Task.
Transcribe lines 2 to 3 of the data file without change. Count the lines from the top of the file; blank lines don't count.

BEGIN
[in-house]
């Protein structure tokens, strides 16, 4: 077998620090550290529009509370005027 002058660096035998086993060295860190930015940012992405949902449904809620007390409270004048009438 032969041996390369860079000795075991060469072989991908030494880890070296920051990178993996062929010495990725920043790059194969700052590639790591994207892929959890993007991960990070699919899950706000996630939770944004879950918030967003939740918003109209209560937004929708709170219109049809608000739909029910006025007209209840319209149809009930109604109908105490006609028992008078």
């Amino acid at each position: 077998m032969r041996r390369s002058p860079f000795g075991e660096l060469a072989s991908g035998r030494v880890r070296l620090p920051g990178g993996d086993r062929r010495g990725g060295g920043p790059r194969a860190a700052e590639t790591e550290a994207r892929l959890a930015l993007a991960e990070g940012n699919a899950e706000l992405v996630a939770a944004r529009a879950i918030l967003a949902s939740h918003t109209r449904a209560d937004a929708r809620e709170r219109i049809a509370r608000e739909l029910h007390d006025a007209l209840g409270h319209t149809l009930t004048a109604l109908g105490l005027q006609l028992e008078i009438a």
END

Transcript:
């Protein structure tokens, strides 16, 4: 077998620090550290529009509370005027 002058660096035998086993060295860190930015940012992405949902449904809620007390409270004048009438 032969041996390369860079000795075991060469072989991908030494880890070296920051990178993996062929010495990725920043790059194969700052590639790591994207892929959890993007991960990070699919899950706000996630939770944004879950918030967003939740918003109209209560937004929708709170219109049809608000739909029910006025007209209840319209149809009930109604109908105490006609028992008078």
């Amino acid at each position: 077998m032969r041996r390369s002058p860079f000795g075991e660096l060469a072989s991908g035998r030494v880890r070296l620090p920051g990178g993996d086993r062929r010495g990725g060295g920043p790059r194969a860190a700052e590639t790591e550290a994207r892929l959890a930015l993007a991960e990070g940012n699919a899950e706000l992405v996630a939770a944004r529009a879950i918030l967003a949902s939740h918003t109209r449904a209560d937004a929708r809620e709170r219109i049809a509370r608000e739909l029910h007390d006025a007209l209840g409270h319209t149809l009930t004048a109604l109908g105490l005027q006609l028992e008078i009438a």